I read in some sources that mash conditions can influence the production of dextrins, that are not fermentable, have no taste (is that correct?) and add body to the beer. But somewhere else I read that mash conditions can contribute to sweetness (for example with decoction mash), what kind of compounds are produced during mash that will give some malty flavor or sweetness in finished beer?
The mash temperature specifically doesn't really make for a sweeter beer. While adjusting mash temperature allows the brewer to control the balance of simple (fermentable) sugars and dextrins (unfermentable), increasing either doesn't produce a sweeter beer:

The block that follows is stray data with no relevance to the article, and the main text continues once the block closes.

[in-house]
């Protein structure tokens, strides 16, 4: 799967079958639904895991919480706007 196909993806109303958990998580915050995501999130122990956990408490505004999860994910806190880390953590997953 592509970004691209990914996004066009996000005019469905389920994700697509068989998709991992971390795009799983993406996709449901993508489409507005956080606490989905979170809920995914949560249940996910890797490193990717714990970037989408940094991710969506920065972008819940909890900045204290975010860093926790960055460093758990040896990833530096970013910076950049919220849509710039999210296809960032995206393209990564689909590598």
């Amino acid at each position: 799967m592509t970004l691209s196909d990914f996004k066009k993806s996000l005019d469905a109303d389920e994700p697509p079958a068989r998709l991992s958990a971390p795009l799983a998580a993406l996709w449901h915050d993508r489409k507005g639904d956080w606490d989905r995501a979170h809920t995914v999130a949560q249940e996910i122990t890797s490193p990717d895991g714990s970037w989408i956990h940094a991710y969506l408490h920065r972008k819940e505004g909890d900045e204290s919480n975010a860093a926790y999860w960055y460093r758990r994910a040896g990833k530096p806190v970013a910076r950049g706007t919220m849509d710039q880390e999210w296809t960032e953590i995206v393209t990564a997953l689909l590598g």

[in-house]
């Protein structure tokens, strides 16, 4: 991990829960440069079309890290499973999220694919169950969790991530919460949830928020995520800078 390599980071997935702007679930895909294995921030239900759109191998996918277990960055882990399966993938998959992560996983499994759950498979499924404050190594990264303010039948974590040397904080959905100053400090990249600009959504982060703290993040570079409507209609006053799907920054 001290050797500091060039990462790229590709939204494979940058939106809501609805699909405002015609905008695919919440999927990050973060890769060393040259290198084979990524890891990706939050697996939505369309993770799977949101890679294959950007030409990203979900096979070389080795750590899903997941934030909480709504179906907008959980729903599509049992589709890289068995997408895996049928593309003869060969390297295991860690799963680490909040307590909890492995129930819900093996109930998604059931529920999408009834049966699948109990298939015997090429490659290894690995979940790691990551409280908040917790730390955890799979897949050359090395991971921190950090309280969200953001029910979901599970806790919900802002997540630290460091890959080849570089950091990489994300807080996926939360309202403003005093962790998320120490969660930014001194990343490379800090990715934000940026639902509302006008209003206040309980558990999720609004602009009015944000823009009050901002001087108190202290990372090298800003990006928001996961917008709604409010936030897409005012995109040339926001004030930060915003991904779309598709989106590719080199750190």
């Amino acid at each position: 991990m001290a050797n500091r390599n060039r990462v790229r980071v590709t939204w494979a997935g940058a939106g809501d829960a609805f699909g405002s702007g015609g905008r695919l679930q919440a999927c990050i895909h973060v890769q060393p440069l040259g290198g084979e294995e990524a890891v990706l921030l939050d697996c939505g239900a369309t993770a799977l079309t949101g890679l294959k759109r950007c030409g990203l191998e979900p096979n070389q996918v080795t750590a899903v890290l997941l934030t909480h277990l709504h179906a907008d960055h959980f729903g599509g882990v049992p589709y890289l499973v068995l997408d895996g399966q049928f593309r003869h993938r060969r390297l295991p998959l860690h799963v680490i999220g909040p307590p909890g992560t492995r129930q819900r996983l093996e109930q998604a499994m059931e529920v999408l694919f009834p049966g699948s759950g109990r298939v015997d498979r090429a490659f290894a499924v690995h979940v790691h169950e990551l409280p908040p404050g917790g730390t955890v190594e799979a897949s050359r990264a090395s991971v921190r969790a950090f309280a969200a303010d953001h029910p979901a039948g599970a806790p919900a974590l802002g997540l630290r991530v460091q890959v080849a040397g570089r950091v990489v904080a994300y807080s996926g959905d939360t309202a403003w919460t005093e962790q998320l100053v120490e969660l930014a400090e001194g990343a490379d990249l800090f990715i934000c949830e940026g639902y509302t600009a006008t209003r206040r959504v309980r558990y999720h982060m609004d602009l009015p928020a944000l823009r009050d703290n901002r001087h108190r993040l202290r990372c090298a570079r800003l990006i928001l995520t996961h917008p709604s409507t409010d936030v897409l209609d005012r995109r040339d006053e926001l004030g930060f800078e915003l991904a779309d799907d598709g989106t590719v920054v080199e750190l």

- increasing simple sugars doesn't make the beer sweeter - primarily any sweetness from these sugars is lost when they are fermented.
- increasing dextrins doesn't increase sweetness considerably, because dextrins are not all that sweet. Dextrins have around 5-10% the sweetness of table sugar.
You may be thinking of melanoidins. These are a class of Maillard reaction compounds - of which there are many, with flavors like bready, malty. Some say richer, sweeter, but not like candy. They are produced with heat in addition to amino acids, proteins and carbohydrates. The high temperature of a decoction mash increases the rate of production of melanoidins. You can also emulate the effect with (Weyermann) Melanoidin Malt, aka Aromatic Malt from other malters.
Note: I am not a chemist. My homebrewing understanding is along the lines of:
Mashing at a higher temperature will promote the alpha-amylase enzyme to breakdown the sugars, while mashing at a lower temperature will promote the beta-amylase enzyme to breakdown the sugars.
The alpha-amylase will produce dextrins which will contribute to sweetness and body.
The beta-amylase will produce fermentable sugars, hence more alcohol.